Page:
Cash flows from operations provided $166 million of funds, as working capital was fairly neutral in the quarter after being withdrawal of funds in the fourth quarter of 2010 and the first quarter in 2011 as we were ramping up operations based on improved demand. We believe our working capital position is currently sufficient, and we don't anticipate any meaningful use of funds in the near term.

During the second quarter, our capital expenditures totaled $35 million, depreciation remained at $44 million and capitalized interest related to those projects were less than $1 million.

Our current outlook regarding capital expenditures for the second half of the year would be in the range of $100 million to $150 million.

Depreciation for 2011 is still expected to be in the range of $200 million. Gross interest expense for the quarter was $45.2 million with effective interest rate up 7.3%. At June 30, we had 218.6 million shares of common stock outstanding. And additionally, we had 16.4 million shares underlying our convertible securities and 7.5 million outstanding stock options.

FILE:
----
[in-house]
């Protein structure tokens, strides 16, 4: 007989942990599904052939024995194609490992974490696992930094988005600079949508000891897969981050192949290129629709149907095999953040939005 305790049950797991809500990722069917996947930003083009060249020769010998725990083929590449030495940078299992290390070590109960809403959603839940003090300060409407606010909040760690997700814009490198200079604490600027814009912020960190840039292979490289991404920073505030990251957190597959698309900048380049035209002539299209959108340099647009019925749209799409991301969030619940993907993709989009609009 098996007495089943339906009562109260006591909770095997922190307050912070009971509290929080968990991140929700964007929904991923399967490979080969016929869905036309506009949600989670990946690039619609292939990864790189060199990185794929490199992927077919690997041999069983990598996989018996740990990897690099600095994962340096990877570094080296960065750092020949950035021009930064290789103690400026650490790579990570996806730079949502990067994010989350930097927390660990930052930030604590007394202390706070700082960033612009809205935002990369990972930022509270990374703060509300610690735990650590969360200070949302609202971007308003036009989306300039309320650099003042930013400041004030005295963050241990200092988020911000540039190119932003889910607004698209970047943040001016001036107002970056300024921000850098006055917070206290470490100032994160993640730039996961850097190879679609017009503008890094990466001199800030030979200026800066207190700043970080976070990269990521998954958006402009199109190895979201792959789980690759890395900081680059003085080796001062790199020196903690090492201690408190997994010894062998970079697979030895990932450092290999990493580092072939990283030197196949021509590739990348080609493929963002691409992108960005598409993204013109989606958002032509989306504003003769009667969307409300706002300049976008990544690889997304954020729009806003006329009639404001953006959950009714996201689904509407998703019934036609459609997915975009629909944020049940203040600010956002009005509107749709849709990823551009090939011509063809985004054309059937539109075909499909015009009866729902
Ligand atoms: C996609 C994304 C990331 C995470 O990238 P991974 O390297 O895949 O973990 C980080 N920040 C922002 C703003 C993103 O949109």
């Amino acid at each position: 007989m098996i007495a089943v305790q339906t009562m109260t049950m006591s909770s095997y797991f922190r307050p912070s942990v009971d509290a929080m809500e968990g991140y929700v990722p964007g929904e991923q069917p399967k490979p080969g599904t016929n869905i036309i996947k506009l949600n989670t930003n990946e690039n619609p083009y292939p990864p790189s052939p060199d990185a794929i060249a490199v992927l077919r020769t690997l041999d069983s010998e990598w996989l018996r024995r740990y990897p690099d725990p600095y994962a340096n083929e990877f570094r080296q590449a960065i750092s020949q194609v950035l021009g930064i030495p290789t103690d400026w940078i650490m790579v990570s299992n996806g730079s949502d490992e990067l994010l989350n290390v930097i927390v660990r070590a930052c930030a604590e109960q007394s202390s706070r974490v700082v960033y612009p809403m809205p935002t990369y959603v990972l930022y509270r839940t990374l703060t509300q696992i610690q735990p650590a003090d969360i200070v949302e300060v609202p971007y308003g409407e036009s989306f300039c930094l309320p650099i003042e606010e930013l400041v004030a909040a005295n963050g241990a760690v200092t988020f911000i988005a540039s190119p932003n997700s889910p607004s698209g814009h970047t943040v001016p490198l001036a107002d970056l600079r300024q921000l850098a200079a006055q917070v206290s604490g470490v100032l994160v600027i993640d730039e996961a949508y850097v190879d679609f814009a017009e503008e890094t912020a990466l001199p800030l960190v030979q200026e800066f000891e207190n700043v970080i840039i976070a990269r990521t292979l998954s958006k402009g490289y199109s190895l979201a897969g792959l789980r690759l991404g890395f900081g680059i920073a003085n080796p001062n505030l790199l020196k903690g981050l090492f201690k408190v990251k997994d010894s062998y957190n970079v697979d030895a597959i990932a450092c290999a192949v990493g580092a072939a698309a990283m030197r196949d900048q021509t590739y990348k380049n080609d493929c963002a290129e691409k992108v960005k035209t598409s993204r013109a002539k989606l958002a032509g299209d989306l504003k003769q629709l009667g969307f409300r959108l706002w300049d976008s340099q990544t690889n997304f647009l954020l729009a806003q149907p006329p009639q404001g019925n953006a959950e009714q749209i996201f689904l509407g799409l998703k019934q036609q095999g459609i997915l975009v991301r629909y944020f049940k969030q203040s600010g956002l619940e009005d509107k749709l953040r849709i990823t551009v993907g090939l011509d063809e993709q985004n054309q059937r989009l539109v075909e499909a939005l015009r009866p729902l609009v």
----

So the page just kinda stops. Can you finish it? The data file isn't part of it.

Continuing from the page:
Our current expectations for the current third quarter diluted share count is in the range of 236.5 million to 207 -- excuse me, 237 million shares.

And lastly, there are many of you that like to know the composition of our Flat Roll shipments during the quarter. For hot Roll, the shipments were 291,000 tons; [indiscernible] and oil, 73,000 tons; cold roll, 41,000 tons; hot roll galvanized, 111,000 tons; cold roll galvanized 53,000 tons; [indiscernible] 89,000 tons; and finally, Galvalume, with 22,000 tons for a total of 680,000 tons. Keith?

Keith Busse

Thanks, Theresa. I don't think you mentioned, but our leverage is now what, 51 49?

Theresa Wagler

Our debt to equity capital ratio, yes.

Keith Busse

All right. Down a little bit where we've been. And when you look at converts, if you think about the converts, its equity, it's nigh-on 45 55, so going in the right direction.

Theresa Wagler

Absolutely.

Keith Busse

Thanks, Theresa. Jim, it's time for the Q&A. So let's open this conference call up to questions.

Question-and-Answer Session

Operator

[Operator Instructions] And we'll take our first question from Kuni Chen from CRT Capital Group.

Kuni Chen - CRT Capital Group LLC

I guess just first off, can you comment a bit on the piece of order entry, July versus June, maybe talk about that in Flat Roll and Structural and just talk about things tracking on a sequential month basis?